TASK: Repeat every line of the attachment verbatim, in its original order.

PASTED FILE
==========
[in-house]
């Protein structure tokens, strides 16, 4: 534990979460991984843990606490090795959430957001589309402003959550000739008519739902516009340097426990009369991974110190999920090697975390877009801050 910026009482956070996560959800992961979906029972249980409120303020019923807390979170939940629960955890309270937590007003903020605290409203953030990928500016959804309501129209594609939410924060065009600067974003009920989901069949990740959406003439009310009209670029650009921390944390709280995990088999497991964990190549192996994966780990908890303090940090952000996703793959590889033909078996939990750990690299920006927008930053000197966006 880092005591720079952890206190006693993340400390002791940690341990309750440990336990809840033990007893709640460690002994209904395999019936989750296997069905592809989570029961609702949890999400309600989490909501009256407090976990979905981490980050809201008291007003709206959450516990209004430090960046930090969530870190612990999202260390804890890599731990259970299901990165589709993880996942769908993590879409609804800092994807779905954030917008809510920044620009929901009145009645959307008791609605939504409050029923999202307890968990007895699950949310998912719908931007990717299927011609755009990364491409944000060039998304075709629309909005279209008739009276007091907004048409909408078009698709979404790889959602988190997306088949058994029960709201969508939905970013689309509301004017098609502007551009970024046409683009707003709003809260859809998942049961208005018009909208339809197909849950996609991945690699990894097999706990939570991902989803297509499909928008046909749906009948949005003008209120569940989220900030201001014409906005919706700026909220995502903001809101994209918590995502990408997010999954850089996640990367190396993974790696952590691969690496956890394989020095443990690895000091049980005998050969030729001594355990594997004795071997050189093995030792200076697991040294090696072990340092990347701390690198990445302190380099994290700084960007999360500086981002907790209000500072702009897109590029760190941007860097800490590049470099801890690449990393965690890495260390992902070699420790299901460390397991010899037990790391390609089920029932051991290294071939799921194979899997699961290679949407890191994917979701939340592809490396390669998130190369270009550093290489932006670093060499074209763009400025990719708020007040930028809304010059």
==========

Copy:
[in-house]
């Protein structure tokens, strides 16, 4: 534990979460991984843990606490090795959430957001589309402003959550000739008519739902516009340097426990009369991974110190999920090697975390877009801050 910026009482956070996560959800992961979906029972249980409120303020019923807390979170939940629960955890309270937590007003903020605290409203953030990928500016959804309501129209594609939410924060065009600067974003009920989901069949990740959406003439009310009209670029650009921390944390709280995990088999497991964990190549192996994966780990908890303090940090952000996703793959590889033909078996939990750990690299920006927008930053000197966006 880092005591720079952890206190006693993340400390002791940690341990309750440990336990809840033990007893709640460690002994209904395999019936989750296997069905592809989570029961609702949890999400309600989490909501009256407090976990979905981490980050809201008291007003709206959450516990209004430090960046930090969530870190612990999202260390804890890599731990259970299901990165589709993880996942769908993590879409609804800092994807779905954030917008809510920044620009929901009145009645959307008791609605939504409050029923999202307890968990007895699950949310998912719908931007990717299927011609755009990364491409944000060039998304075709629309909005279209008739009276007091907004048409909408078009698709979404790889959602988190997306088949058994029960709201969508939905970013689309509301004017098609502007551009970024046409683009707003709003809260859809998942049961208005018009909208339809197909849950996609991945690699990894097999706990939570991902989803297509499909928008046909749906009948949005003008209120569940989220900030201001014409906005919706700026909220995502903001809101994209918590995502990408997010999954850089996640990367190396993974790696952590691969690496956890394989020095443990690895000091049980005998050969030729001594355990594997004795071997050189093995030792200076697991040294090696072990340092990347701390690198990445302190380099994290700084960007999360500086981002907790209000500072702009897109590029760190941007860097800490590049470099801890690449990393965690890495260390992902070699420790299901460390397991010899037990790391390609089920029932051991290294071939799921194979899997699961290679949407890191994917979701939340592809490396390669998130190369270009550093290489932006670093060499074209763009400025990719708020007040930028809304010059």